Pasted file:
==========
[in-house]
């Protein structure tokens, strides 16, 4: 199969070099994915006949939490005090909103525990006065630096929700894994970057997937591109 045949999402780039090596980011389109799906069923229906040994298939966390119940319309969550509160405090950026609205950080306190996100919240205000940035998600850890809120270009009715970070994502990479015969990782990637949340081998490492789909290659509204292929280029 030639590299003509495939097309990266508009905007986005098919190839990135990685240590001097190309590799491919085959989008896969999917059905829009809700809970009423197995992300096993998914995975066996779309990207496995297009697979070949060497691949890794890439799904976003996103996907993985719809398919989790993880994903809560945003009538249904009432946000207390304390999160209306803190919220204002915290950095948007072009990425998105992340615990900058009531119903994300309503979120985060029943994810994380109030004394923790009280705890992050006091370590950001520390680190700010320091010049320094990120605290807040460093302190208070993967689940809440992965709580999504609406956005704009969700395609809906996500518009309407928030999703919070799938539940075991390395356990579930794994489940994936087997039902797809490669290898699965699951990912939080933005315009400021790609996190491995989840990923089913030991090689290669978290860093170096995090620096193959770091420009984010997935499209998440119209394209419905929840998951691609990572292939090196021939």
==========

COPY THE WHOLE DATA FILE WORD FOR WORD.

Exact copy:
[in-house]
């Protein structure tokens, strides 16, 4: 199969070099994915006949939490005090909103525990006065630096929700894994970057997937591109 045949999402780039090596980011389109799906069923229906040994298939966390119940319309969550509160405090950026609205950080306190996100919240205000940035998600850890809120270009009715970070994502990479015969990782990637949340081998490492789909290659509204292929280029 030639590299003509495939097309990266508009905007986005098919190839990135990685240590001097190309590799491919085959989008896969999917059905829009809700809970009423197995992300096993998914995975066996779309990207496995297009697979070949060497691949890794890439799904976003996103996907993985719809398919989790993880994903809560945003009538249904009432946000207390304390999160209306803190919220204002915290950095948007072009990425998105992340615990900058009531119903994300309503979120985060029943994810994380109030004394923790009280705890992050006091370590950001520390680190700010320091010049320094990120605290807040460093302190208070993967689940809440992965709580999504609406956005704009969700395609809906996500518009309407928030999703919070799938539940075991390395356990579930794994489940994936087997039902797809490669290898699965699951990912939080933005315009400021790609996190491995989840990923089913030991090689290669978290860093170096995090620096193959770091420009984010997935499209998440119209394209419905929840998951691609990572292939090196021939």